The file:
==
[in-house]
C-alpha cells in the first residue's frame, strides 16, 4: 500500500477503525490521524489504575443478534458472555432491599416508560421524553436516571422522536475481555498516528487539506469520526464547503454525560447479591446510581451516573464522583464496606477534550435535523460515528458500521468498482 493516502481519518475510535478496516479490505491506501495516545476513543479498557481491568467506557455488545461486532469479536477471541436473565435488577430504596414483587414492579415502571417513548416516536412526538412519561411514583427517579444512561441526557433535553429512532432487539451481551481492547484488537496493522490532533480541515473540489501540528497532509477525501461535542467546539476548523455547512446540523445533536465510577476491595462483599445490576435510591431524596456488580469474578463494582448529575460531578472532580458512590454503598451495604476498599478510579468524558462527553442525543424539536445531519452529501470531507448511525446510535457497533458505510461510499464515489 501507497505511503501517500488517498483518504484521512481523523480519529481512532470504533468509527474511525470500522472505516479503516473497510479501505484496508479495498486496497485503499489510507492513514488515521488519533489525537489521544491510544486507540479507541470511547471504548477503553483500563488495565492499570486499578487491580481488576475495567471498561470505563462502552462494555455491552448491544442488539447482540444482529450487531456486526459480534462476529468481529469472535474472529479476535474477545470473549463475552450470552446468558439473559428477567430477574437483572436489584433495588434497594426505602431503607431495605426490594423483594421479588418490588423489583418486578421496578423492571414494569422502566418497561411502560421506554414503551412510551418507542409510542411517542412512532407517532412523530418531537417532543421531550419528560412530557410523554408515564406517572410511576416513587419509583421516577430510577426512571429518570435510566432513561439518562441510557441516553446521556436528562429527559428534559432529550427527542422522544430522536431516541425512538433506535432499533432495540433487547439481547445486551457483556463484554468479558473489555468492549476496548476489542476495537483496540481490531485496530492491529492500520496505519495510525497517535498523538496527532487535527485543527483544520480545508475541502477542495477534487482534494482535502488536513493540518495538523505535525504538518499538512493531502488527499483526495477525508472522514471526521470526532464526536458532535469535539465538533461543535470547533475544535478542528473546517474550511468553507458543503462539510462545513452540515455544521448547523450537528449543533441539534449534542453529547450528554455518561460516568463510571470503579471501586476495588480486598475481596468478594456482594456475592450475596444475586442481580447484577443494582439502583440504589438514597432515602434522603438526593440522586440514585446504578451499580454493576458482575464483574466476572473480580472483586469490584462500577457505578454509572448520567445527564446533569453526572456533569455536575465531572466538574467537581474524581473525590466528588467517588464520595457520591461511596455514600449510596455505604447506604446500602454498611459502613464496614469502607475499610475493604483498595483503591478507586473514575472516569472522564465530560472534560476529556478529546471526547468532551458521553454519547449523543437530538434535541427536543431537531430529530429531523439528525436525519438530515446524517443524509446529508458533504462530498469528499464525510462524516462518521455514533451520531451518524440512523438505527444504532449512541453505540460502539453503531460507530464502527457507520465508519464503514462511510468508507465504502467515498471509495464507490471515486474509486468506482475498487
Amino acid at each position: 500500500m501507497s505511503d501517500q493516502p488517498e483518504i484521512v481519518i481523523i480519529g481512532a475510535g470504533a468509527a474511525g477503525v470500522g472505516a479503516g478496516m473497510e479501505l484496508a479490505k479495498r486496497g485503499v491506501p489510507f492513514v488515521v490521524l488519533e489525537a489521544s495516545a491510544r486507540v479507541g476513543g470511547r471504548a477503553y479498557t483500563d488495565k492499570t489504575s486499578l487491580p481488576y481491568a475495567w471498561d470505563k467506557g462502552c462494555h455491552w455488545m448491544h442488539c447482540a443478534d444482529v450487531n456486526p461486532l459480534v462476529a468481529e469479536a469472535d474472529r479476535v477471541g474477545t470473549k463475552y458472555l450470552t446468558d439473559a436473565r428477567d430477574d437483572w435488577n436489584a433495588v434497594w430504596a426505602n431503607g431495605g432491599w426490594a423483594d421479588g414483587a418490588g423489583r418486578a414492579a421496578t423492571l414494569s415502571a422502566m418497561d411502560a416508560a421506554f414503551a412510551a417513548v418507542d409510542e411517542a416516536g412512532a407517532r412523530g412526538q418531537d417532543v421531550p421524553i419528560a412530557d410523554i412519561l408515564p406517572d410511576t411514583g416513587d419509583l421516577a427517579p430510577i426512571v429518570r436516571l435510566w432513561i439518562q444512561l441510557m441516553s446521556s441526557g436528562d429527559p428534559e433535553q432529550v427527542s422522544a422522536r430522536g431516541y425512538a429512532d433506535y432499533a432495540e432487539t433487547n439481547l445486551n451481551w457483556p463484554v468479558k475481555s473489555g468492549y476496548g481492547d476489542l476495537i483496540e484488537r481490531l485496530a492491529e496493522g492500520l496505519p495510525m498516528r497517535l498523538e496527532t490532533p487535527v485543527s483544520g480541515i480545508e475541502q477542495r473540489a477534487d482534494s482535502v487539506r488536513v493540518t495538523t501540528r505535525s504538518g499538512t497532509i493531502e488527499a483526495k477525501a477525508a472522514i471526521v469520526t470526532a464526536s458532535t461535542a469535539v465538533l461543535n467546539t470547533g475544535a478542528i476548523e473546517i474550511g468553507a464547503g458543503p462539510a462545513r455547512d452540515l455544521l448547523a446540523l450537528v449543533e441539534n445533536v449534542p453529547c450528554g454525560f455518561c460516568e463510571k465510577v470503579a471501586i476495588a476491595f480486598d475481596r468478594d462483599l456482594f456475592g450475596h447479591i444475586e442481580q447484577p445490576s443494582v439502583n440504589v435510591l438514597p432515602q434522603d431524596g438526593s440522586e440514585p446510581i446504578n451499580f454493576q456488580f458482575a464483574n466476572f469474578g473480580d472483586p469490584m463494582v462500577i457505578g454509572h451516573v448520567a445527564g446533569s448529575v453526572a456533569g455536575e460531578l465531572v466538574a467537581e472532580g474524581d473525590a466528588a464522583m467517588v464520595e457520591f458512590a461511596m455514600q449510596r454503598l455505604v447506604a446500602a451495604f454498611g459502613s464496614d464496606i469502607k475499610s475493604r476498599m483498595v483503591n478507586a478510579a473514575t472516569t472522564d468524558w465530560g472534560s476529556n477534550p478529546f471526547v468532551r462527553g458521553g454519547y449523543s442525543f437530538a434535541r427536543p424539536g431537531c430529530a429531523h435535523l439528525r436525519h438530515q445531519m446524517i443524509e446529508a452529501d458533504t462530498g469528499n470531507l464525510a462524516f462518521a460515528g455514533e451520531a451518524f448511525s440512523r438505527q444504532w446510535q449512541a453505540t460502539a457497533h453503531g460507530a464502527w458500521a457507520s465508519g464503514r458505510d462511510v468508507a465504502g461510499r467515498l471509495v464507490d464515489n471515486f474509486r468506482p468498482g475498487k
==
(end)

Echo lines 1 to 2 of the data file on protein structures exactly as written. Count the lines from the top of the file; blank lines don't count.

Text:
[in-house]
C-alpha cells in the first residue's frame, strides 16, 4: 500500500477503525490521524489504575443478534458472555432491599416508560421524553436516571422522536475481555498516528487539506469520526464547503454525560447479591446510581451516573464522583464496606477534550435535523460515528458500521468498482 493516502481519518475510535478496516479490505491506501495516545476513543479498557481491568467506557455488545461486532469479536477471541436473565435488577430504596414483587414492579415502571417513548416516536412526538412519561411514583427517579444512561441526557433535553429512532432487539451481551481492547484488537496493522490532533480541515473540489501540528497532509477525501461535542467546539476548523455547512446540523445533536465510577476491595462483599445490576435510591431524596456488580469474578463494582448529575460531578472532580458512590454503598451495604476498599478510579468524558462527553442525543424539536445531519452529501470531507448511525446510535457497533458505510461510499464515489 501507497505511503501517500488517498483518504484521512481523523480519529481512532470504533468509527474511525470500522472505516479503516473497510479501505484496508479495498486496497485503499489510507492513514488515521488519533489525537489521544491510544486507540479507541470511547471504548477503553483500563488495565492499570486499578487491580481488576475495567471498561470505563462502552462494555455491552448491544442488539447482540444482529450487531456486526459480534462476529468481529469472535474472529479476535474477545470473549463475552450470552446468558439473559428477567430477574437483572436489584433495588434497594426505602431503607431495605426490594423483594421479588418490588423489583418486578421496578423492571414494569422502566418497561411502560421506554414503551412510551418507542409510542411517542412512532407517532412523530418531537417532543421531550419528560412530557410523554408515564406517572410511576416513587419509583421516577430510577426512571429518570435510566432513561439518562441510557441516553446521556436528562429527559428534559432529550427527542422522544430522536431516541425512538433506535432499533432495540433487547439481547445486551457483556463484554468479558473489555468492549476496548476489542476495537483496540481490531485496530492491529492500520496505519495510525497517535498523538496527532487535527485543527483544520480545508475541502477542495477534487482534494482535502488536513493540518495538523505535525504538518499538512493531502488527499483526495477525508472522514471526521470526532464526536458532535469535539465538533461543535470547533475544535478542528473546517474550511468553507458543503462539510462545513452540515455544521448547523450537528449543533441539534449534542453529547450528554455518561460516568463510571470503579471501586476495588480486598475481596468478594456482594456475592450475596444475586442481580447484577443494582439502583440504589438514597432515602434522603438526593440522586440514585446504578451499580454493576458482575464483574466476572473480580472483586469490584462500577457505578454509572448520567445527564446533569453526572456533569455536575465531572466538574467537581474524581473525590466528588467517588464520595457520591461511596455514600449510596455505604447506604446500602454498611459502613464496614469502607475499610475493604483498595483503591478507586473514575472516569472522564465530560472534560476529556478529546471526547468532551458521553454519547449523543437530538434535541427536543431537531430529530429531523439528525436525519438530515446524517443524509446529508458533504462530498469528499464525510462524516462518521455514533451520531451518524440512523438505527444504532449512541453505540460502539453503531460507530464502527457507520465508519464503514462511510468508507465504502467515498471509495464507490471515486474509486468506482475498487